We call it “the most wonderful time of the year,” but for many, it simply is not.
Those who suffer from depression or anxiety often struggle more during the holiday season than at any other time of the year. The loss of loved ones seems magnified when we are faced with the rituals of the season without them. The consumerist American version of Christmas generates financial stress. The relentless promotion of a saccharin, Hallmark-movie ideal leaves even those with relatively good lives feeling as though they aren’t experiencing the “magic” as intended.
These realities are the reasons I flinched when I saw a tweet last week from a prominent (50k+ followers) Christian. It simply read, “You don’t need a therapist. You need Jesus.”
What a reckless thing to say to people in pain.
I understand what the writer’s intent was: to point people toward addressing the spiritual poverty that often lies beneath emotional brokenness. But the terse tweet was a swing and a miss for several reasons.
First, it shames people who do have faith in Christ yet are still in deep psychological or emotional pain. It suggests that those who suffer from seasons of despair are themselves to blame for these valleys because they haven’t “found Jesus.” I’ve got news: you can be walking closely with the Lord and still need help.
Additionally, this attitude essentially spits on the calling and ministry of legions of Christian counselors and mental health workers. People who have been called and gifted to be the hands and feet of Christ to those who are hurting. People who have dedicated their lives to the selfless carrying of others’ burdens, and the patient nurturing of the wounded.
God uses us to represent Jesus to one another. To hand-deliver his love and healing to those around us.
He uses pastors to illuminate the truth of his word and help us understand how to apply it to our lives.
But no one ever says: You don’t need a pastor. You need Jesus. I mean, you have a Bible. Isn’t Jesus sufficient to make it clear to you? What are you, stupid?
He uses doctors to help bring physical healing to those who are sick or in pain.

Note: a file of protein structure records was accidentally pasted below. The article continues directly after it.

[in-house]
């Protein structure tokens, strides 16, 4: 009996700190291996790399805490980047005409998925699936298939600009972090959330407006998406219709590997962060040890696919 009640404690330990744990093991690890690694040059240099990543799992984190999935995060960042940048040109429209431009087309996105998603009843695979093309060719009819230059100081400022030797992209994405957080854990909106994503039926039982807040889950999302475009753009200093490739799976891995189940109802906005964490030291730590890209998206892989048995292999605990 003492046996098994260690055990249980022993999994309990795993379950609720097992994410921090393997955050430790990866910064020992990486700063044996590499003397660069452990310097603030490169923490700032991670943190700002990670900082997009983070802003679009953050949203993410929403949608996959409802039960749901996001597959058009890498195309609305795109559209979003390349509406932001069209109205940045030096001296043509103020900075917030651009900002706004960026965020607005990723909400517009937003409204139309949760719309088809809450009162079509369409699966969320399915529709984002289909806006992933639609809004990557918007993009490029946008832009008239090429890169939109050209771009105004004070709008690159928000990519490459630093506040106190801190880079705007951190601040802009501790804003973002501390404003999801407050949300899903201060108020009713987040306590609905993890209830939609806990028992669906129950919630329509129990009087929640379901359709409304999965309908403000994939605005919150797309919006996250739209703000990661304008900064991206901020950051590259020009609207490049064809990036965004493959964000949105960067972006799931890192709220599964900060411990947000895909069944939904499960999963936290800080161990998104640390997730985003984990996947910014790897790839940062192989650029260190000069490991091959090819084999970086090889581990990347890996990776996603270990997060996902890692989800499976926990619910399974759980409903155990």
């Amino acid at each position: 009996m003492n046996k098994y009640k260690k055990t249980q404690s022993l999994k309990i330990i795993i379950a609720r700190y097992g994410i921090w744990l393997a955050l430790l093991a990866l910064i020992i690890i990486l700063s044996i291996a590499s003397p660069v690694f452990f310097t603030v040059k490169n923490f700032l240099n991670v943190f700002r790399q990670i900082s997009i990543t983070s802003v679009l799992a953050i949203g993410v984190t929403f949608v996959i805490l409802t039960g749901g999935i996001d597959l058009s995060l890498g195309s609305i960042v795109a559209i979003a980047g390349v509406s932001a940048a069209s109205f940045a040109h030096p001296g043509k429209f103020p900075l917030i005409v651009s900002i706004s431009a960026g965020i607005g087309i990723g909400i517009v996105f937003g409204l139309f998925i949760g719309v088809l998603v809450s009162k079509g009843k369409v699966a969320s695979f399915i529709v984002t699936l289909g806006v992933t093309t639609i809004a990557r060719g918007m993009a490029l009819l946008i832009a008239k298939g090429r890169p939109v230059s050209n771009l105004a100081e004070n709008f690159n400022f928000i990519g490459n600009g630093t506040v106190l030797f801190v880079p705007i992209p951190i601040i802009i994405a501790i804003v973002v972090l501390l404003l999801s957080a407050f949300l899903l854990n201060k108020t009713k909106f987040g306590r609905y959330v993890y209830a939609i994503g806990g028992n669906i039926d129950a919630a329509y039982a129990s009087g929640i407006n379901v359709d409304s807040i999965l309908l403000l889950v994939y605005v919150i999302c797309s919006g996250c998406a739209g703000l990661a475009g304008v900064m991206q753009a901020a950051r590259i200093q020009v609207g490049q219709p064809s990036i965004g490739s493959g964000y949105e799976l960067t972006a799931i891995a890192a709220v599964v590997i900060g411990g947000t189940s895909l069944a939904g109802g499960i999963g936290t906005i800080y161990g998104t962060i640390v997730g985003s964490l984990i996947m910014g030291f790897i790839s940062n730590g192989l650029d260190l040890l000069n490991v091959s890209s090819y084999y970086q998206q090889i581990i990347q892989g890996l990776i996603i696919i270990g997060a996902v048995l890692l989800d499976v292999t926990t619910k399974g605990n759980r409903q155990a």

Yet no one ever says: You don’t need a cardiologist. You need Jesus. All healing ultimately comes from him so you might as well just cut out the middle man.
He uses teachers to help us understand information and apply that learning to our lives.
But I’ve never heard anyone say: You don’t need a teacher. You need Jesus. After all, Christ is where all the treasures of wisdom and knowledge are kept. Why are you looking elsewhere?
Scripture is clear about the wisdom of multiple counselors and explains how we each use our gifting in the Body of Christ for the good of the whole. So who in their right mind could flippantly discount the valuable contributions of godly mental health professionals?
Who could be cruel enough to deny a brother or sister in Christ the healing that God often uses therapists to bring?
It’s a blind spot in the reasoning of some in the faith community that is rooted in a dual ignorance: ignorance of what a mental health crisis is made up of, and ignorance of what therapists, psychiatrists, and others do to address it. They view it as a cultural band-aid slapped on cancer, when it is more like chemotherapy designed to eradicate lies that have been believed, and to repair neurological pathways. Sometimes it even involves a dual solution: a medical intervention to address a naturally-occurring chemical imbalance plus cognitive therapy to complement the healing. (Much like the dual process of healing an orthopedic injury: surgery to correct the structural problem, and physical therapy to restore strength and flexibility for more complete recovery. No one ever accuses you of being a bad Christian when you go to PT.)
But this is ignorance that—if left unchallenged—can do real harm. So challenge it we must.
If you have diabetes, pray for healing and go see your endocrinologist.
If your marriage is falling apart, pray for God’s help and seek the advice of a godly marriage counselor.
If you have a legal problem, pray about it and seek the advice of a principled attorney.
These are not either/or situations. They are often both/and situations. Don’t let someone else’s flawed doctrine strip you of all that God—in his mercy and wisdom—has provided for your care.
We all need Jesus. And sometimes we need therapy, too.